Short-handed Giants harassed by Leake in opener

Duvall homers in debut, but San Francisco's division lead cut to two

Short-handed Giants harassed by Leake in opener

SAN FRANCISCO -- The Giants' 3-1 loss Thursday to the Cincinnati Reds became official at 10:01 p.m. PT when Adam Duvall lined to third base for the final out. But the setback was preordained hours earlier when first baseman Michael Morse was scratched from the lineup.

Morse was stricken by the "crud," as the weakening, stifling malady is known among the Giants. The remaining batting order might as well have joined Morse in the infirmary.

For much of the season, the Giants have reveled in the belief that they can generate offense at any time and from any source in their batting order. No longer did they have to wait for the middle of the order's turn to bat. Hence the Giants' 33-10 record when they score first and their plethora of two-out runs.

But without Morse, Giants manager Bruce Bochy might as well have used invisible ink to scribble the names on the lineup card below the cleanup spot, with the possible exception of triples maven Brandon Crawford. The absences of Morse and injured leadoff hitter Angel Pagan have robbed the lineup of its length, in baseball parlance.

Duvall made his Major League debut a memorable one by homering in the seventh inning. "That's a feeling I'll never forget, rounding the bases," said Duvall, who became the 13th Giant dating back to 1919 to homer in his first big league game.

But after absorbing their 12th defeat in 16 games, the Giants couldn't savor Duvall's sweet story. Their National League West lead over second-place Los Angeles dwindled to two games, the smallest margin since May 20.

Reds starter Mike Leake seized upon San Francisco's diluted lineup to amass a career-high 12 strikeouts, all but three coming against the fifth through ninth spots in the order.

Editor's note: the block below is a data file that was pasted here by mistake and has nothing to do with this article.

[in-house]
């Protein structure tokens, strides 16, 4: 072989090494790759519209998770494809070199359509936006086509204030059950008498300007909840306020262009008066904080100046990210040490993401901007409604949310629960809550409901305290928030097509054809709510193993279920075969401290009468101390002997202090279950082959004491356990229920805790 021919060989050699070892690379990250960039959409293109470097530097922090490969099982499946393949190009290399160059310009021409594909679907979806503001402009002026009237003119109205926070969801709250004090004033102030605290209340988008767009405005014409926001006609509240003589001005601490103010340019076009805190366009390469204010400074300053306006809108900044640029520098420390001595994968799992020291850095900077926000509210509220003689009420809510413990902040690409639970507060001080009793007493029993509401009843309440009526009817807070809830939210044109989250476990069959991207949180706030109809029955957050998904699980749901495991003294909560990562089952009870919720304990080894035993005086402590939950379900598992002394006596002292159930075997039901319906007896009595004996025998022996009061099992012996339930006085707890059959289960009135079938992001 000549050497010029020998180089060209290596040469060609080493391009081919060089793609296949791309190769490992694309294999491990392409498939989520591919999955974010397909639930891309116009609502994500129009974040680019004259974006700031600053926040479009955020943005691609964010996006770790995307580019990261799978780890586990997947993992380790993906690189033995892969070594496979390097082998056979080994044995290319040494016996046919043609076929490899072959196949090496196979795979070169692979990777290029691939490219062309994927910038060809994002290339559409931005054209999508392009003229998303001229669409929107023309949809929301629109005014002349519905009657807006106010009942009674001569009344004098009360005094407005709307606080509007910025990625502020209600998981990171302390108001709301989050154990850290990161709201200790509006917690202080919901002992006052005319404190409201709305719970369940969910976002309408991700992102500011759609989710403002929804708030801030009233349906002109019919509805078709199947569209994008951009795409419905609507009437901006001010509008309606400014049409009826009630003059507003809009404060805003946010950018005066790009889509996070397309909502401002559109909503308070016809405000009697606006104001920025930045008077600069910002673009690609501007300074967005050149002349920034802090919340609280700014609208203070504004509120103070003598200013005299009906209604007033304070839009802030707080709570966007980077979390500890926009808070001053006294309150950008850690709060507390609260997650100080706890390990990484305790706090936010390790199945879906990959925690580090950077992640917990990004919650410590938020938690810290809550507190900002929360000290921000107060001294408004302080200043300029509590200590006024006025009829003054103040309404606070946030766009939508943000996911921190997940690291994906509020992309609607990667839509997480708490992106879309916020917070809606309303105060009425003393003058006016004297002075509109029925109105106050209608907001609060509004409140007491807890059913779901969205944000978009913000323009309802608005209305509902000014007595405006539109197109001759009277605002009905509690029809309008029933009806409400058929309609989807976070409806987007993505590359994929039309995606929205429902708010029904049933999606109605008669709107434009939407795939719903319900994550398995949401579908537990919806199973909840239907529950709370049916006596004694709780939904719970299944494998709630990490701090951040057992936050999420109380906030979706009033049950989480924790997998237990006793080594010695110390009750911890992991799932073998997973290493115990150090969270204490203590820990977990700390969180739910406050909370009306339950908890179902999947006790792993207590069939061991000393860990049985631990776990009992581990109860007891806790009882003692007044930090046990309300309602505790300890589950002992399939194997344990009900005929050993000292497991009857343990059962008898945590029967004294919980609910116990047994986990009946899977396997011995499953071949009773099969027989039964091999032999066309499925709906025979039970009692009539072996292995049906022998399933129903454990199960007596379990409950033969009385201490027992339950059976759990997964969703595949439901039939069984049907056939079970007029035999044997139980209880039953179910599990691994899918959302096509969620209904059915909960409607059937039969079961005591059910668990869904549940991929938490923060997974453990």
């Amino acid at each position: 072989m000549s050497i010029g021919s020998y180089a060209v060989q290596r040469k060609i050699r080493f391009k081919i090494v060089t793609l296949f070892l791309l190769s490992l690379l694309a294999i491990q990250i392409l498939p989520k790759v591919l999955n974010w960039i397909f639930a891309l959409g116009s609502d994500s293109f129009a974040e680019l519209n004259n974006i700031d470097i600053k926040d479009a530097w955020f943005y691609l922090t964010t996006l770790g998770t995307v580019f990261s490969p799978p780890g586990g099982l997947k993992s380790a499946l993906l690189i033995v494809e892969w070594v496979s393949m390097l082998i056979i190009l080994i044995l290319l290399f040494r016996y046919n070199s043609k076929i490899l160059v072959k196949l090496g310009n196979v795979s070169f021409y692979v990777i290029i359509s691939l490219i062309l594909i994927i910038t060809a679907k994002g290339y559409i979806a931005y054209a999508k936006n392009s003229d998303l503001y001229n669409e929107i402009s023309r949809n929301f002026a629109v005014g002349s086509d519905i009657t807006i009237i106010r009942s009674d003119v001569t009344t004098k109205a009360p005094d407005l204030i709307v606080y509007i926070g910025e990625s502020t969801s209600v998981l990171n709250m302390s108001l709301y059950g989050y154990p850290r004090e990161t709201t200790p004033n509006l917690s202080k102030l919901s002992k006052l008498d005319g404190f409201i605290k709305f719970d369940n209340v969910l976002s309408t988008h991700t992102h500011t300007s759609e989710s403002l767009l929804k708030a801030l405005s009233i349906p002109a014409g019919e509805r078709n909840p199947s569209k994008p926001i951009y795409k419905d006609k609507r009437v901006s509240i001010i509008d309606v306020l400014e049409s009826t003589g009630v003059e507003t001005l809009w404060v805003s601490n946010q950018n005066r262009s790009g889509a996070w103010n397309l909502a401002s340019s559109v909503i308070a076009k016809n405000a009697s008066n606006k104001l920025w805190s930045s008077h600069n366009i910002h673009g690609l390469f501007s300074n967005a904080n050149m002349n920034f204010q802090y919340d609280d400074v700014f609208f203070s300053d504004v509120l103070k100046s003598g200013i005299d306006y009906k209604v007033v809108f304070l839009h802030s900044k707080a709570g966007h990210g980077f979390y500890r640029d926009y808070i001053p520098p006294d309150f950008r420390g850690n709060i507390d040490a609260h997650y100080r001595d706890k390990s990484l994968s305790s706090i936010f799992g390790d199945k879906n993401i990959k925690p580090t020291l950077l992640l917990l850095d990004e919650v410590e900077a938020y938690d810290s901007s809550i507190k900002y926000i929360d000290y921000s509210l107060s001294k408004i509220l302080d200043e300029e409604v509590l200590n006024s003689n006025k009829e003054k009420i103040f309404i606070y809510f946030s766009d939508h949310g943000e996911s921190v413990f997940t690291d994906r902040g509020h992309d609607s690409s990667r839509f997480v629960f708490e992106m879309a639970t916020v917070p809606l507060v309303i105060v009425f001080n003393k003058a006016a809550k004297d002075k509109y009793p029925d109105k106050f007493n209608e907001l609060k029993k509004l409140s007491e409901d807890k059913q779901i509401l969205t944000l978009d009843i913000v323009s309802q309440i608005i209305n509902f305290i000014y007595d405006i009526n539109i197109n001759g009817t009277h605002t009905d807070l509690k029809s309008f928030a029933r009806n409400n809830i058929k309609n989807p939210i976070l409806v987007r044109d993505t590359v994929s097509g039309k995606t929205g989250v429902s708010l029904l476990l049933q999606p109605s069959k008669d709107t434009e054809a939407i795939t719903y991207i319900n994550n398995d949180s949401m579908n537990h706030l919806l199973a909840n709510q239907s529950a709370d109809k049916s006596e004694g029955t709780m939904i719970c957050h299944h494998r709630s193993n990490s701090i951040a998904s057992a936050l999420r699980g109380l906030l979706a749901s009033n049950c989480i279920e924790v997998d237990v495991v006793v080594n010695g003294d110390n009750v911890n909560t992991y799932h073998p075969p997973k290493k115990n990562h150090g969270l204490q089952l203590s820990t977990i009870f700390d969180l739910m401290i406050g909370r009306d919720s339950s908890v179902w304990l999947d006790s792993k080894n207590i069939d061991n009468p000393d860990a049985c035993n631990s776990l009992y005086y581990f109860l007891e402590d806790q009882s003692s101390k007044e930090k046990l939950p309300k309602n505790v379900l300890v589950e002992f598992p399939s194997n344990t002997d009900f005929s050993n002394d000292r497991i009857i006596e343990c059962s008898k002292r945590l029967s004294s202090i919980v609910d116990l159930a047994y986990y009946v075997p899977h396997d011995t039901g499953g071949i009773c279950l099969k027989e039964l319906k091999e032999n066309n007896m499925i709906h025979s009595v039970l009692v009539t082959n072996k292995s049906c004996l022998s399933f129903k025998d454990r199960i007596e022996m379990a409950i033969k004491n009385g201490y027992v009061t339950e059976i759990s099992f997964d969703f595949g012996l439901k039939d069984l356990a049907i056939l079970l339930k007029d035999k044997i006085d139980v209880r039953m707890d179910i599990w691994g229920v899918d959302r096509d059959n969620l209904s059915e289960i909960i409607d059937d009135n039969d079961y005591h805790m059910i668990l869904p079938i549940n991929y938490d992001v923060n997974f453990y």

Bochy refused to cite the near-total lack of Pagan and Morse -- the latter struck out as a pinch-hitter in the ninth inning -- as an excuse.

"It's still a good lineup," Bochy insisted. "We're just not swinging the bats very well. ... As a group, we're not clicking."

In fact, Leake (6-6) didn't reserve his biggest strikeout for the soft underbelly of the Giants' lineup. Rather, he fanned cleanup hitter Pablo Sandoval with runners on the corners and two outs in the sixth inning to preserve a 1-0 lead.

Leake was fully aware that Sandoval entered the game with a .647 lifetime batting average (11-for-17) against him.

"It definitely felt good to get out of that jam and get out of there without any runs [allowed]," the right-hander said. Asked to explain his plethora of strikeouts, Leake said, "Mix and match, I guess just getting more swing and misses today than normal. A lot of teams tend to foul me off. But I guess I was kind of missing bats a little better today."

Leake looked nothing like the guy who allowed five runs and eight hits in five innings in his previous appearance against the Giants during a June 5 loss.

This time, Giants center fielder Gregor Blanco said, "He had a little bit of whip to his cutter. He mixed it with his four-seam fastball. He was getting everybody out of their timing."

The same could not be said for Giants right-hander Jean Machi. Having yielded one earned run in 31 1/3 innings spanning 33 outings this season, Machi relieved Ryan Vogelsong in the seventh inning and surrendered three consecutive hits to open the inning: Brandon Phillips' homer, Jay Bruce's ground-rule double and Ryan Ludwick's RBI single. That helped Leake skirt any late-inning pressure, especially with Aroldis Chapman lounging in the bullpen. Chapman relieved Leake in the ninth and survived Buster Posey's leadoff double to gain his 15th save.

Vogelsong (5-4) wore the evening's frustration on his face as he addressed reporters. After compiling a 7.31 ERA in his previous three starts, the right-hander limited Cincinnati to one run and five hits in six innings. But he berated himself for yielding Zack Cozart's two-out, fifth-inning RBI double.

"I hang a curveball to the eight-hole hitter, give up a double and a run scored from first base. That chaps my butt a little bit," Vogelsong said. "That put us behind and against that team, we can't do that. Not with the back end of their bullpen the way it is. That's why I'm a little upset right now."

Chris Haft is a reporter for Read his blog, Haft-Baked Ideas, and follow him on Twitter at @sfgiantsbeat. This story was not subject to the approval of Major League Baseball or its clubs.